NAHS winter art show: Creation through COVID-19

Students work to complete projects before the upcoming art show. Works across all classes will be featured, and the website used will allow for more pieces to be represented and is more accessible for the community. “One of the things I’m keeping in mind is not to have a line of the same work, so everything is new and fresh every time you look at it,” senior Bec Patsenker said. (Credit: Courtesy of Katherine Deane)

Wayland High School will use an online platform to preserve its tradition of a Winter Week art show in an effort to lift community spirits amidst the pandemic. The National Art Honors Society (NAHS) is organizing the show for Feb. 4. It will display student work across all art classes.

The online platform provides creative freedom for NAHS.

“It is a great opportunity to do something new this year, since we can’t have the art show in person,” NAHS secretary Jack McCahan said. “It’s sort of an online museum, where you can walk through galleries that are like 3D, almost like a virtual reality experience, which I think is even more exciting than a normal art show.”

The new virtual gallery tool has allowed the art department to curate many more pieces than usual to display in the show.

“Ms. Latimer and I typically try to include a piece from every student,” art teacher Amy O’Connell said. “This year we tried to open it up and ask if students wanted to participate. For some students, we incorporated more than one piece because in a digital platform we have more flexibility where we can add more works and the program that we’re using can hold more pieces.”

“Before it was a one-day event, but now that it’s online you can access it anytime for two weeks, so I hope that anyone who wants to can join the event this year,” McCahan said.

Students from ceramics created 3D artworks to be displayed. “In order to have a 3D piece, you have to do some photoshopping, and then it will look like it’s on a pedestal in the museum,”  senior Jack McCahan said. (Credit: Dora Chen)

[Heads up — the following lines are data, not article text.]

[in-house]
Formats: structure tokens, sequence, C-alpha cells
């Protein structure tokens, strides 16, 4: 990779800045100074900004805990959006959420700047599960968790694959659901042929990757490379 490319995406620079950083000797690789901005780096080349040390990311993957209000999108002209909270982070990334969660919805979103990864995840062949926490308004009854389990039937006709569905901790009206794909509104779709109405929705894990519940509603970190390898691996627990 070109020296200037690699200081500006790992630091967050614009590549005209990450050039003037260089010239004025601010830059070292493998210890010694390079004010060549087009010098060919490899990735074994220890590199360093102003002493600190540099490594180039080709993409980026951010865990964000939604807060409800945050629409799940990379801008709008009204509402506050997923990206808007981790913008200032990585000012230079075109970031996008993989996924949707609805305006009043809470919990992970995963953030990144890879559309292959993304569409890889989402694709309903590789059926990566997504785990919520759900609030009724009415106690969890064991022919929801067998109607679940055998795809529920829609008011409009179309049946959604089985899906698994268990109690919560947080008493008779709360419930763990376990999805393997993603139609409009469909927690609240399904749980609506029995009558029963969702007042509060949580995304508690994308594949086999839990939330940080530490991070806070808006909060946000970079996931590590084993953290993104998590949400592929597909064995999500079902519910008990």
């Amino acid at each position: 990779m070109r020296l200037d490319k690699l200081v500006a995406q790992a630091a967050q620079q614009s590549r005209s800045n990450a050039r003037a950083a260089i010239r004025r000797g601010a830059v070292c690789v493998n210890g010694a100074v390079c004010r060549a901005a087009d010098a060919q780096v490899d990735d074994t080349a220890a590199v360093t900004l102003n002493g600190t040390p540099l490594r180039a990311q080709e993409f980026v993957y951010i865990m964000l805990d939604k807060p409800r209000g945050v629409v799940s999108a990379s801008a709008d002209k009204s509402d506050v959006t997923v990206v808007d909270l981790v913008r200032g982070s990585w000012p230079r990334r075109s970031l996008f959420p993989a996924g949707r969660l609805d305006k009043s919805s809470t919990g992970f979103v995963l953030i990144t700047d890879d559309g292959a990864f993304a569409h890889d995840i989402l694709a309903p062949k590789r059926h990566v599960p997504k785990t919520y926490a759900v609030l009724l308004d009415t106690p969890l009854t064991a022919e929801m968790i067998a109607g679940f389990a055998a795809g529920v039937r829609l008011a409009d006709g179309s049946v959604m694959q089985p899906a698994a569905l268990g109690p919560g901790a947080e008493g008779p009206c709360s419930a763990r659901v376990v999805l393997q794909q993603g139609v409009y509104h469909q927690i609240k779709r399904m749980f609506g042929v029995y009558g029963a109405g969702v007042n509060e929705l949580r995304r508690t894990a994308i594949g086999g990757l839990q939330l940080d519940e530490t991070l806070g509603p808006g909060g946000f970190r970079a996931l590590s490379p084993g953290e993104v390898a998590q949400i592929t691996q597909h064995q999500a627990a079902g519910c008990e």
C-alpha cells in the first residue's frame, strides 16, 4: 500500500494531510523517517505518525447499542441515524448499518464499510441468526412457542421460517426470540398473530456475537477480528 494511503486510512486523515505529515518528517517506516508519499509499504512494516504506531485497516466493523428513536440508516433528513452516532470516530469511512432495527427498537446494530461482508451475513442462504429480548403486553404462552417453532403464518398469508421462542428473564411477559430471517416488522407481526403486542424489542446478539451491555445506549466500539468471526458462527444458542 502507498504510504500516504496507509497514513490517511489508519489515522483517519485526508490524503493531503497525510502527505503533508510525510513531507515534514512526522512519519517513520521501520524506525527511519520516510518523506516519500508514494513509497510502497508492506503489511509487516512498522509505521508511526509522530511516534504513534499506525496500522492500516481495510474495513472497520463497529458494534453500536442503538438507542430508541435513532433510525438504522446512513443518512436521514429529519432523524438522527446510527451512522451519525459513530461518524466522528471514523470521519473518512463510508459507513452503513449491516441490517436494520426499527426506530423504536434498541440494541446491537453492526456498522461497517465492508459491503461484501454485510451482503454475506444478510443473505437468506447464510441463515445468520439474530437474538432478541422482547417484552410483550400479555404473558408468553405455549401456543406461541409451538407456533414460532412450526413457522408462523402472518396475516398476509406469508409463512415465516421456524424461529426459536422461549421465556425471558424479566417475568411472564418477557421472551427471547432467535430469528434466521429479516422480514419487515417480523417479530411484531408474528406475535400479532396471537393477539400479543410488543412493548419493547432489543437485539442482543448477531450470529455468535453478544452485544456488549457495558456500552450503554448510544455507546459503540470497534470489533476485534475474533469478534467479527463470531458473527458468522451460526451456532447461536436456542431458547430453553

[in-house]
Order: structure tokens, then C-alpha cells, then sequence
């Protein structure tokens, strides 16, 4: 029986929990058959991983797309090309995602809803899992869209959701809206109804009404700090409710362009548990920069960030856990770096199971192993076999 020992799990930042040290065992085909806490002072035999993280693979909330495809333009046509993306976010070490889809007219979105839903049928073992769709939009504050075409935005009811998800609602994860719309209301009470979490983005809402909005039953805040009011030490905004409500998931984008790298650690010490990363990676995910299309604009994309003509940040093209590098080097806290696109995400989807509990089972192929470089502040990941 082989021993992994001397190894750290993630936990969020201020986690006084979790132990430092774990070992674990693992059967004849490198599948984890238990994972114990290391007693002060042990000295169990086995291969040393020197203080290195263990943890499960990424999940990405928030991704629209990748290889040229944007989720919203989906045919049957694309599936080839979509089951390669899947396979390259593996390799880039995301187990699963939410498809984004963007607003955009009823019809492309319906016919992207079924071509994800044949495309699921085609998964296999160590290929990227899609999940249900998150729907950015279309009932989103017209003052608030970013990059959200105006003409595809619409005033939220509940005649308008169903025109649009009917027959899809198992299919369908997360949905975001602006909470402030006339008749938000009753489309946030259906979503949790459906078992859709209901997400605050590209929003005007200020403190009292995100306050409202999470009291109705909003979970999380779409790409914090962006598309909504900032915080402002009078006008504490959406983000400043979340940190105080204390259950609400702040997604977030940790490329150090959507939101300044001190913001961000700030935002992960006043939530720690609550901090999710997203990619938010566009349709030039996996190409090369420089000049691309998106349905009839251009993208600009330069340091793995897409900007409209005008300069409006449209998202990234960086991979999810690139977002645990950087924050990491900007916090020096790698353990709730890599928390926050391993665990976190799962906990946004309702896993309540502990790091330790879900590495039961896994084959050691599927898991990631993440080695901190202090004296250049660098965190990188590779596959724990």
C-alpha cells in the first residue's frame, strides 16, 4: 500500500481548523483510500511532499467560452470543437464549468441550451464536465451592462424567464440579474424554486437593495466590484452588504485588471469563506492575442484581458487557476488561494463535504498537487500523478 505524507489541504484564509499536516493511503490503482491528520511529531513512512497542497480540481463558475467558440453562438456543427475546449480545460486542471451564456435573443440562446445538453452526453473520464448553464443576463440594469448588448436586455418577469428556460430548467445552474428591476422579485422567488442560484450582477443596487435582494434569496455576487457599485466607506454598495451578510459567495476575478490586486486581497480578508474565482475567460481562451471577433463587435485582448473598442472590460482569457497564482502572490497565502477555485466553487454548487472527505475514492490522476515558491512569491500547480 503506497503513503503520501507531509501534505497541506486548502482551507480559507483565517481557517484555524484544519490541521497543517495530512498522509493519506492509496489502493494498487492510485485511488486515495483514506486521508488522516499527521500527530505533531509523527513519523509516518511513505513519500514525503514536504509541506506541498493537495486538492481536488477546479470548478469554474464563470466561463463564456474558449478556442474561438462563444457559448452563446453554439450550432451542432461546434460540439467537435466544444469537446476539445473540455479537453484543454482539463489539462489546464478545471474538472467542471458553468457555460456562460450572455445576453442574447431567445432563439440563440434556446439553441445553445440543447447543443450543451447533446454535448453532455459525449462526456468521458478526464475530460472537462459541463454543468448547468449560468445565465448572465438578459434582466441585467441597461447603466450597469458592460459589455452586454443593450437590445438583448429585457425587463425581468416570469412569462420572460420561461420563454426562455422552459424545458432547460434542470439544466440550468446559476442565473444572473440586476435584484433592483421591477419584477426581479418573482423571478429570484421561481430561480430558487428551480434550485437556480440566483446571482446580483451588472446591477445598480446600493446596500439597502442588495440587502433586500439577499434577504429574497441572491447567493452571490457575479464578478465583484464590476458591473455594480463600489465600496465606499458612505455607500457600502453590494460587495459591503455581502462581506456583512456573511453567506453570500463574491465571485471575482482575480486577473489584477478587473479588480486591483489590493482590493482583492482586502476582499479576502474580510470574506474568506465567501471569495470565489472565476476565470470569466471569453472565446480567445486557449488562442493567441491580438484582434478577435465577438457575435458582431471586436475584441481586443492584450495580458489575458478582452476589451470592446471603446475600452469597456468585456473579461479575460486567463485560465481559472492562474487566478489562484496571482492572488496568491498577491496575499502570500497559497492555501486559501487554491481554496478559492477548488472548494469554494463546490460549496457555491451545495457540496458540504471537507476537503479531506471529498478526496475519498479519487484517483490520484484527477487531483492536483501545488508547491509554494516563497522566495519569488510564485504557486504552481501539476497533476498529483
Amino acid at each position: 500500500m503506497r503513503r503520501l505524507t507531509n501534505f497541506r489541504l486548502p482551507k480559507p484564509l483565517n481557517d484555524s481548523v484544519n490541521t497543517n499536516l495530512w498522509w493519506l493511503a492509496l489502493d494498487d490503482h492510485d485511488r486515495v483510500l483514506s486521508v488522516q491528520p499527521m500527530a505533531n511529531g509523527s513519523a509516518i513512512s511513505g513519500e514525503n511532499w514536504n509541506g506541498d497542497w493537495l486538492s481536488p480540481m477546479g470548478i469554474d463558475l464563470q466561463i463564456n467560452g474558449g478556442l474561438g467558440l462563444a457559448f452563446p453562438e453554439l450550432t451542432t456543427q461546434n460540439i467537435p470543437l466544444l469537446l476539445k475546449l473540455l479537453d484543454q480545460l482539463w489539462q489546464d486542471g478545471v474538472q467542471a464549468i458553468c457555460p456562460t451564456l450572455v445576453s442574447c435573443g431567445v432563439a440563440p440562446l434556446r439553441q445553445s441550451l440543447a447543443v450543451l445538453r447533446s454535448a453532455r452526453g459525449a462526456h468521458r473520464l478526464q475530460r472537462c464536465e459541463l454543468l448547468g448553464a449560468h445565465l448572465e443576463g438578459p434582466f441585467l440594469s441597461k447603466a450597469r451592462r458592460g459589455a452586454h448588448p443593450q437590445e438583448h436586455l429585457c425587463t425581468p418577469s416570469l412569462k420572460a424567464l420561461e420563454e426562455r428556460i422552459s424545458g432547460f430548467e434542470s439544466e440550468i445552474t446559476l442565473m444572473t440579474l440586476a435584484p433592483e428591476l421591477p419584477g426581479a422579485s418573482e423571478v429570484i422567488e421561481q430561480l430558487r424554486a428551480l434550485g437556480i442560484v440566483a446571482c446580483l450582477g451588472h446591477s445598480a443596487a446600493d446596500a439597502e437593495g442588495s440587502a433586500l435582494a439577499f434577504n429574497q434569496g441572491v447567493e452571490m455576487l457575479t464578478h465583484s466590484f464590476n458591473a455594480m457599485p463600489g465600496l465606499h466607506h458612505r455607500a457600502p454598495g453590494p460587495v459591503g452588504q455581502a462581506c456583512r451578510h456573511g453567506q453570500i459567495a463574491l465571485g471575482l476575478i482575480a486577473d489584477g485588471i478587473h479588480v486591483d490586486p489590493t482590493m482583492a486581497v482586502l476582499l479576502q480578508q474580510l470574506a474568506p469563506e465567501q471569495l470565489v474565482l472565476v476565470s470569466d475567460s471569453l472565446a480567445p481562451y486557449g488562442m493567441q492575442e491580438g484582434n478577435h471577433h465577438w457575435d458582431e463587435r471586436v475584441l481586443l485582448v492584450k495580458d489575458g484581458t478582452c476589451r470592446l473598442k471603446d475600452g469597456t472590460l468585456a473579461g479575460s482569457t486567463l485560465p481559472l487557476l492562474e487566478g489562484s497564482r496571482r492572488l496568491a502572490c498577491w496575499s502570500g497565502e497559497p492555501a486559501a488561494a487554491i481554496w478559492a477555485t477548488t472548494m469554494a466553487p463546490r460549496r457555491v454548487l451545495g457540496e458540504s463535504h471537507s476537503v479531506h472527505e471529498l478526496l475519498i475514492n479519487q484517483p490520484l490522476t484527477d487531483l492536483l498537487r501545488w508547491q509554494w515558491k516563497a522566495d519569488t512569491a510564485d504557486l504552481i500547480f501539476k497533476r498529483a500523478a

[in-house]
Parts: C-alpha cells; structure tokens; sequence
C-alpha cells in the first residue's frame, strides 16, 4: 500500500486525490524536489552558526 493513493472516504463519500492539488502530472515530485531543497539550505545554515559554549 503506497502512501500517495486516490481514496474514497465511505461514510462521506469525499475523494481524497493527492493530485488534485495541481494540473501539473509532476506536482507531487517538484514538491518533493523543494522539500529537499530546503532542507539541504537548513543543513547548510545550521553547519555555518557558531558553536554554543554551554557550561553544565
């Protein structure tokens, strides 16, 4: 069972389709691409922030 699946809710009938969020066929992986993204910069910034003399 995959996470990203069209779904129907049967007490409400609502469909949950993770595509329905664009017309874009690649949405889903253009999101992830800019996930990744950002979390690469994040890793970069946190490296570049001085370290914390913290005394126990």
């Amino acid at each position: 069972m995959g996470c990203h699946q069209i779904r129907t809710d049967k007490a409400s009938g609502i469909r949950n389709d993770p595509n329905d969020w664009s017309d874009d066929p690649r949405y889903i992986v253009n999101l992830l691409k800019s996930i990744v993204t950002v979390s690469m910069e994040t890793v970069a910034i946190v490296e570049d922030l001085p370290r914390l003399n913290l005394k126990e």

NAHS members look forward to viewing each other’s work in this fun, innovative and interactive way.

“It will be really fun just to walk through the gallery myself,” McCahan said. “I’ve found the platform to be really exciting. I’ve never used it before. It’s called ‘Kunstmatrix.’ I’ve been browsing the other online art shows so it would be fun to see one of ours on there.”

NAHS members hope to host a show that properly showcases the talent of their fellow artists.

“In general I think it’s just about telling a story with the pieces and creating a bit of diversity,” NAHS vice president Bec Patsenker said. “We didn’t want COVID-19 to stop us, because we have a lot of really great work from a lot of really talented artists and it deserves to go on display.”

I hope that visitors see that despite this unique school year that we’ve had, being remote [and] being hybrid, students are still able to make some beautiful artwork. I think that they’ll see that not much has changed in that category, which makes Ms. Latimer and I very proud.

— Amy O'Connell

“It sucks a little bit to not be able to see the actual work and to go in person and talk to people about the artwork or to congratulate people, but we’re making it work,” Patsenker said.

NAHS members are very proud to present this project to the public, and are passionate about keeping this tradition alive.

“NAHS is so willing to help and is such a strong community this year. I don’t think this could have happened without all of the members and all of their help and hard work, so I would consider that a triumph,” Patsenker said. “Even though there were complications, [and] it’s going to be really different, at the same time we still get to showcase our work and celebrate what we’ve done, and I think that’s always going to stay the same.”